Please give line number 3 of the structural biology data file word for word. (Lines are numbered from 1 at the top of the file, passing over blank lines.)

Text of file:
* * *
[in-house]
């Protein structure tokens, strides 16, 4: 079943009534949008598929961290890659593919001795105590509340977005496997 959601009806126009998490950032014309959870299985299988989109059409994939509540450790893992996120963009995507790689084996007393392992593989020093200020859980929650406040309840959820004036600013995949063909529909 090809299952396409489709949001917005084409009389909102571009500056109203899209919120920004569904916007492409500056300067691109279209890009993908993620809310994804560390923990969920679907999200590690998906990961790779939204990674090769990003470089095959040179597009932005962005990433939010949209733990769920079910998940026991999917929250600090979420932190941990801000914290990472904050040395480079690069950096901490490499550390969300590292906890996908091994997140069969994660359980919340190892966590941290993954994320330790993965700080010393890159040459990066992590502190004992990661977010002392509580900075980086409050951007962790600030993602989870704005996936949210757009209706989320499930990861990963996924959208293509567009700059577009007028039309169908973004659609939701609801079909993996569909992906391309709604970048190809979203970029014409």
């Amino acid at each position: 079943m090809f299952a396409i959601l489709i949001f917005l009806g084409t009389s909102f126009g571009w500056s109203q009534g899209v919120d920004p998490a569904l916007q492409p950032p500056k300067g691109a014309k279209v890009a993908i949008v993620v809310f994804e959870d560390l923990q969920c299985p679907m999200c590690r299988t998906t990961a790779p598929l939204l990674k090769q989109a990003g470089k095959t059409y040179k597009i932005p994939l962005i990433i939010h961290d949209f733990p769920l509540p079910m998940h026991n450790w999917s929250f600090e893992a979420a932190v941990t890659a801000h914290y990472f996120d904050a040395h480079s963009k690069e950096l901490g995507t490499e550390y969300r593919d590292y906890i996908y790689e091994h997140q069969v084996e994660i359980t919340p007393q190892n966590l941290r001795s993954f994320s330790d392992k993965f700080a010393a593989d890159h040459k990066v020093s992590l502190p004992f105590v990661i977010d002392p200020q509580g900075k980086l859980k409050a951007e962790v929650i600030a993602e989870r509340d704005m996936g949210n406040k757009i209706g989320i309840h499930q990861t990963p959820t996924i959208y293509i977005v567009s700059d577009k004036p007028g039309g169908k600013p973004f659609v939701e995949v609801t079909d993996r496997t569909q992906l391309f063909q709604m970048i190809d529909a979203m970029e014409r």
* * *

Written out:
């Amino acid at each position: 079943m090809f299952a396409i959601l489709i949001f917005l009806g084409t009389s909102f126009g571009w500056s109203q009534g899209v919120d920004p998490a569904l916007q492409p950032p500056k300067g691109a014309k279209v890009a993908i949008v993620v809310f994804e959870d560390l923990q969920c299985p679907m999200c590690r299988t998906t990961a790779p598929l939204l990674k090769q989109a990003g470089k095959t059409y040179k597009i932005p994939l962005i990433i939010h961290d949209f733990p769920l509540p079910m998940h026991n450790w999917s929250f600090e893992a979420a932190v941990t890659a801000h914290y990472f996120d904050a040395h480079s963009k690069e950096l901490g995507t490499e550390y969300r593919d590292y906890i996908y790689e091994h997140q069969v084996e994660i359980t919340p007393q190892n966590l941290r001795s993954f994320s330790d392992k993965f700080a010393a593989d890159h040459k990066v020093s992590l502190p004992f105590v990661i977010d002392p200020q509580g900075k980086l859980k409050a951007e962790v929650i600030a993602e989870r509340d704005m996936g949210n406040k757009i209706g989320i309840h499930q990861t990963p959820t996924i959208y293509i977005v567009s700059d577009k004036p007028g039309g169908k600013p973004f659609v939701e995949v609801t079909d993996r496997t569909q992906l391309f063909q709604m970048i190809d529909a979203m970029e014409r």